To commemorate Black History Month later this October, Richmond Council is appealing for Black people who live, work or study in the borough to share their stories and experiences, in order to recognise the contribution that Black people have made to shaping the area.

The Council is launching a programme of events and activities aimed at commemorating the history, achievements and contributions of Black people in Richmond upon Thames and in the UK.

As part of this work, the Council is appealing for residents to come forward and help shape an exhibition which will include stories, experiences, photographs and videos. Stories will explore family histories, traditions, achievements, cultures, and experiences of racism. The exhibition will be shared online and in public spaces around the borough.

Richmond Council is also running the Community Conversation programme, which seeks to listen to the experiences of local Black residents living in the borough, so that local services can be improved and prejudices and behaviours can be challenged.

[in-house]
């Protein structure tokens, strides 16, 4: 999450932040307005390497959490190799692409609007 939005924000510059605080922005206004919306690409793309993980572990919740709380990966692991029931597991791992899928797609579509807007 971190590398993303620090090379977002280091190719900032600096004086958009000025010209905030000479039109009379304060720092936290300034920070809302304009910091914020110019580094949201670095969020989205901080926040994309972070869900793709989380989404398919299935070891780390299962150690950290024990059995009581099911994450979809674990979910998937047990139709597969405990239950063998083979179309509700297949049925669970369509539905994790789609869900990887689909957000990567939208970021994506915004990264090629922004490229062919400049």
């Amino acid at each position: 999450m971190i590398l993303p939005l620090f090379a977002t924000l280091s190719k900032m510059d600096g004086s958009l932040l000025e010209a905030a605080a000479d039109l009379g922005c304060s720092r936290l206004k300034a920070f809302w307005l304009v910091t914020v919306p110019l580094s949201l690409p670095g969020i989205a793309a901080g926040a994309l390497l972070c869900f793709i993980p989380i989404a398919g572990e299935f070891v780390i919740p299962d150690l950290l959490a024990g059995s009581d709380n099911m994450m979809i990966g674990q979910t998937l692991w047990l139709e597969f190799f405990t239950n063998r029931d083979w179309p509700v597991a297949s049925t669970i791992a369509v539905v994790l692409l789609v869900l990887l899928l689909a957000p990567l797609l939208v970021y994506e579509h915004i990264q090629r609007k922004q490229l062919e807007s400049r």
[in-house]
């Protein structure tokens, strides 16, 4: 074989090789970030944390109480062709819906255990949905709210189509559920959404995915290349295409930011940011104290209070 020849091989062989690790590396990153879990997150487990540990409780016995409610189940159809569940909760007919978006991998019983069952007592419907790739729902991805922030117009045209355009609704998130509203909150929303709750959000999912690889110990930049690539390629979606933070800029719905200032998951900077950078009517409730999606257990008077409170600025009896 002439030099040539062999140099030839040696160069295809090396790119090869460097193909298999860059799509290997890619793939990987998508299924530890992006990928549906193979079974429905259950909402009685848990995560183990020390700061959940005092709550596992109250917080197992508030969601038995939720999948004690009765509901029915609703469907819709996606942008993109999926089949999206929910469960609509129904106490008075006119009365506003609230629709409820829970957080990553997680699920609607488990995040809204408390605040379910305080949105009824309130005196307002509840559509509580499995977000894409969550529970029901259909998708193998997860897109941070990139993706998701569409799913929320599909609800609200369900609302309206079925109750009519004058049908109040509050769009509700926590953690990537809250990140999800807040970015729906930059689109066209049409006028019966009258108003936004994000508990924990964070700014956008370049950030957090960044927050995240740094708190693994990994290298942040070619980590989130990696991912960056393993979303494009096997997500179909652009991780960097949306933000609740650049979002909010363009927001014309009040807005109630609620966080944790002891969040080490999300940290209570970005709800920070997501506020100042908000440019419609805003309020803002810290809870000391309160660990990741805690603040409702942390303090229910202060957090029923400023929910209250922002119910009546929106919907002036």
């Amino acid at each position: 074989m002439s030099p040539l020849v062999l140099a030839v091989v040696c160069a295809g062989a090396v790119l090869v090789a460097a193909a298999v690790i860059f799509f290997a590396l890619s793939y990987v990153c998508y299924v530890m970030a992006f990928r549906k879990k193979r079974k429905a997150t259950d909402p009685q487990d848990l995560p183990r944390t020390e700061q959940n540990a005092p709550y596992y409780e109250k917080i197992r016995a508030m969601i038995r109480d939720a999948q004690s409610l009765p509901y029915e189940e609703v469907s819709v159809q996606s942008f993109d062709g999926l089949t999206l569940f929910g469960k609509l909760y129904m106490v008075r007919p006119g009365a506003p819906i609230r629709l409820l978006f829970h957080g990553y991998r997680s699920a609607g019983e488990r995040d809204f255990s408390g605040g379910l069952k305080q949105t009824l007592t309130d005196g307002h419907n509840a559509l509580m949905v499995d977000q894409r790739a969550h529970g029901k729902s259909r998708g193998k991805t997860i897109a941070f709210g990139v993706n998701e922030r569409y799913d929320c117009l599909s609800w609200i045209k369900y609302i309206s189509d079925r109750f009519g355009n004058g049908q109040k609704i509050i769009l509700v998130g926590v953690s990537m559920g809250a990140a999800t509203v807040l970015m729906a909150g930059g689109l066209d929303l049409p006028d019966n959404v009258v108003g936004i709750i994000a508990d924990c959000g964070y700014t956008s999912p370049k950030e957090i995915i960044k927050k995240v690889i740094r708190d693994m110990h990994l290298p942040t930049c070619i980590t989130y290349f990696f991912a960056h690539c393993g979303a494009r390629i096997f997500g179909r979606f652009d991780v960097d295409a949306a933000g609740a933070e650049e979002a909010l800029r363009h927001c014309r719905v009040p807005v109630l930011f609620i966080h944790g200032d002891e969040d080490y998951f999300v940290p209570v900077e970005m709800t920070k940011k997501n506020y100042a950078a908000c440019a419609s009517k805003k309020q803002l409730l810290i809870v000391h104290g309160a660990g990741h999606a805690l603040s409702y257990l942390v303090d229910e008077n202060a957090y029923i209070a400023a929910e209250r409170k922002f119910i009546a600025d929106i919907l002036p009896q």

The Council says it is keen to know more about Black residents’ experiences with local racism, how well supported they feel, what matters most to them and what barriers they think exist as a Black resident living or working in the borough.

Euphrasie, who works at Richmond Council and lived in the borough for thirteen years has shared her story. She said:

“My parents came from Democratic Republic of Congo (formerly known as Zaire). I was born there but emigrated to Germany when I was two years old. I first came to the UK in 1989 to study for my master’s degree in Psychology at Aberdeen University. After university I returned to Germany for a couple of years before living in Mortlake and working in London in 1994.

“In Germany, I was the only black child at my school. I joined the secondary school’s gymnastics team, after being unbeaten at long distant running at primary school.

“My coach told me "Never give up on your dream of what you want to achieve. True, there are, at the moment, no black gymnasts, but you can be a trailblazer and lead the way.” This was a great encouragement to me, and I’ve lived by that notion ever since. I challenge myself, aim high and try to smash the 'invisible' glass ceiling.”

Your Local Guardian:

Euphrasie at the Prince Trust Palace to Palace bike ride

Cllr Michael Wilson, Lead Member for Equalities and Diversity, said:

“The horrific killing of George Floyd, the Black Lives Matter movement and the Covid-19 pandemic has magnified the global scale of racial inequality and made plain the urgent need for change.

“If you or someone you know would like to be a part of this powerful project, please get in touch. Help us celebrate, educate and change together.”

To find out more and to share your story, click here: